Fall is definitely in the air here in Spain.
There’s a chill in the morning, and the countryside is alive with the colors of red, orange, yellow, and green.
Nearing the end of my trek across Spain on the Camino de Santiago, I’m now in the Bierzo region, a valley between two mountain ranges – one I’ve scaled, the other, the mountains of Galicia loom ahead, taunting me. I’ll be climbing them tomorrow, but today it felt like those last hazy, crazy days of summer.
After setting off on my Spanish Schlep September 6, I am absolutely astonished and a tad sad to realize I’ll be done with this nonsense in just …. wait for it….. Eight Days!
I can’t believe I’m in single digits – eight days. And it feels like that back to school countdown (for the kids, not the parents – two very distinctly different sets of emotions).
Climbing up the mountains of Bierzo I’ve noticed a change in my fellow pilgrims – gone are the days of those Herculean hikes; instead, all of us seem to be slowing down, breathing it all in, holding on because we all know, it’s going to come to an end very soon.
I noticed it first this morning, a woman pulled over from the trail, napping.
A few minutes later, another woman off in a cherry tree grove, reading a book.
Then at lunch, more pilgrims were lingering over their food and drinking it all in- the sun, the warmth, the beer.
You can feel the urgency to just slow down and to make every moment count. There’s more time now to just sit, paint something in a journal, take in the view.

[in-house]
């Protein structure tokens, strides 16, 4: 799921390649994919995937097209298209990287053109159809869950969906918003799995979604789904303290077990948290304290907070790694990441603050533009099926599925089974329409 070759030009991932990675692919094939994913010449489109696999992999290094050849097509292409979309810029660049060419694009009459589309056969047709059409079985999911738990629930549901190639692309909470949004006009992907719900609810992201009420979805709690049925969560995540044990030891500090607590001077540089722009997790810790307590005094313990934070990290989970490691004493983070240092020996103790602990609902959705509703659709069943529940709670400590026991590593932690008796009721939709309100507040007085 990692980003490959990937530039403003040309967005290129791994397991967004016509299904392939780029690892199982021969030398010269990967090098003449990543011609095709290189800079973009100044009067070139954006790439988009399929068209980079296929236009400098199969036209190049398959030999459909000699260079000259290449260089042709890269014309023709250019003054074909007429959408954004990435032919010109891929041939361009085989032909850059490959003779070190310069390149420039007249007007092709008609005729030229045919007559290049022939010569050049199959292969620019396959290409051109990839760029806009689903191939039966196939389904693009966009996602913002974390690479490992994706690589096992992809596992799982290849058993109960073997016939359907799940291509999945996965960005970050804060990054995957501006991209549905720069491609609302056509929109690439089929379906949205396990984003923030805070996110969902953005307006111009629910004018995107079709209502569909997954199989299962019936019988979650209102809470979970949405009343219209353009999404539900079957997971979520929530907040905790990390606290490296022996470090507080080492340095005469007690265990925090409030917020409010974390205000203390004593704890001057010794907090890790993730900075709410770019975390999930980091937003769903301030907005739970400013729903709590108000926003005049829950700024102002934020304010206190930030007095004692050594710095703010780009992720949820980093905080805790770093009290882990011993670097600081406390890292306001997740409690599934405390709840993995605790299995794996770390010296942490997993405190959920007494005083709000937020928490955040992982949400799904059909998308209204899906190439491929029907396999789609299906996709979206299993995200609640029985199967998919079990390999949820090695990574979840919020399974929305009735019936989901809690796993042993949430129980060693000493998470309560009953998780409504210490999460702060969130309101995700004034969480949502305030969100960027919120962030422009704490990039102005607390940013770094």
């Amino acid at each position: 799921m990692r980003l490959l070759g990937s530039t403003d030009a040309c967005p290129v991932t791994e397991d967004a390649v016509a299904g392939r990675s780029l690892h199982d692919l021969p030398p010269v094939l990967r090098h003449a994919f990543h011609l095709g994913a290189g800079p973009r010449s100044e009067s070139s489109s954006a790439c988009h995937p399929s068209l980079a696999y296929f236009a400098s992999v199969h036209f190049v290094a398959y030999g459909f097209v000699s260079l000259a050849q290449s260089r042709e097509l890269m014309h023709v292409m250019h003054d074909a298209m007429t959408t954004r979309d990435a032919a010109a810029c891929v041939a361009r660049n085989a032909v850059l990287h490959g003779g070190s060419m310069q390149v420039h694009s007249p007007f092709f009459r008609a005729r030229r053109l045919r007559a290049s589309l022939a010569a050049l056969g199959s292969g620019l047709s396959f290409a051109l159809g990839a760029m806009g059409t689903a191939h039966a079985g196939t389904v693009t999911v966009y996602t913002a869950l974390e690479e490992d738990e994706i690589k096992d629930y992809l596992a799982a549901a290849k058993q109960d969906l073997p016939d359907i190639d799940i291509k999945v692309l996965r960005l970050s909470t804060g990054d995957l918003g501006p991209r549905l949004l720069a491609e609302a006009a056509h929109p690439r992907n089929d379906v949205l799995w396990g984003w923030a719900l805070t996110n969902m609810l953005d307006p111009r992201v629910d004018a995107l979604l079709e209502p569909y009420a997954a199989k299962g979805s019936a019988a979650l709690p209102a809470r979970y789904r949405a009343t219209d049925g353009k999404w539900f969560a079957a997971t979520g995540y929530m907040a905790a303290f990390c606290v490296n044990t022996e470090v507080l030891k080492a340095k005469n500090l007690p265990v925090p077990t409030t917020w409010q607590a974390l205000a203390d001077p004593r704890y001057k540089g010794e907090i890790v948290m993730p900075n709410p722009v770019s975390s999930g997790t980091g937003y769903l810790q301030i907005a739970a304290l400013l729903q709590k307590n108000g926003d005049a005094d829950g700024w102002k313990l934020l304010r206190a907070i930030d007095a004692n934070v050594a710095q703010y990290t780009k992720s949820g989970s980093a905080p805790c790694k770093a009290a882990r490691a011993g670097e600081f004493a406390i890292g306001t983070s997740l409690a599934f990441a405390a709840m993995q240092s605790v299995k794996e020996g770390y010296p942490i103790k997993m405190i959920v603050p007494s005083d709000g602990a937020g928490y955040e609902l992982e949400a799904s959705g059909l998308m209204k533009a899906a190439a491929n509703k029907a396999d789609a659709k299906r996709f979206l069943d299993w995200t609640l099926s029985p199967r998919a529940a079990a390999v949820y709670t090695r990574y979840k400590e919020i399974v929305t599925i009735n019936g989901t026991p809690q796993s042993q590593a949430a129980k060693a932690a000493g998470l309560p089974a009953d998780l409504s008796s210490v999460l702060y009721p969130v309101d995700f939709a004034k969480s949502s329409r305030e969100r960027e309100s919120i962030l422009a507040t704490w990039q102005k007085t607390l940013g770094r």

And these hills are working with – not against our bodies. Yes, we are stronger but these hills, these views can leave you breathless – the colors are simply divine. The vineyards that cover them aren’t as well kept as those in the Rioja regions – and their wines aren’t as famous, but from the countryside to the villages you can smell them and you want to devour it all.
As I was walking through Cacabelos (easy to remember, rhymes with Taco Bell-ohs) I actually thought they had to be pouring wine in the streets – the scent was so prevalent. But no.
I came to a house with the garage door open and there were three guys making home brew.
I stopped and watched them press and sample the latest vintage. It must have been ok since the chief sommelier didn’t spit anything out.
Just like back to school season – there’s the shopping here on the Camino. Pilgrims are starting to load up on souvenirs; I can see a new walking stick here and there, or a new pin, even new patches adorn backpacks.
The churches here are smaller, simpler but grand in their own way. A nun welcomed me in to visit her small church complete with a fresco on the ceiling – not quite the Sistine Chapel, but what is.
I find myself thinking back about the miles I’ve covered and how close I am to the end – and just like every child staring down the calendar as a new year of a school fast approaches, I’m full of dread and excitement – I want my life back but I don’t want to give up the magic that can only happen in the summer or on the Camino.
Bonus: I walked through these fields for what seemed like an hour and all I could think of was “Monty Python”
“Someday son all of this will be yours…”
“What, the curtains?????”
I crack myself up!
15 Miles walked today
373.63 Miles traveled so far
(Ponferrada – Villafranca del Bierzo)
132.17 Miles to go
505.8 Miles between St Jean Pied de Port, France and Santiago de Compostela, Spain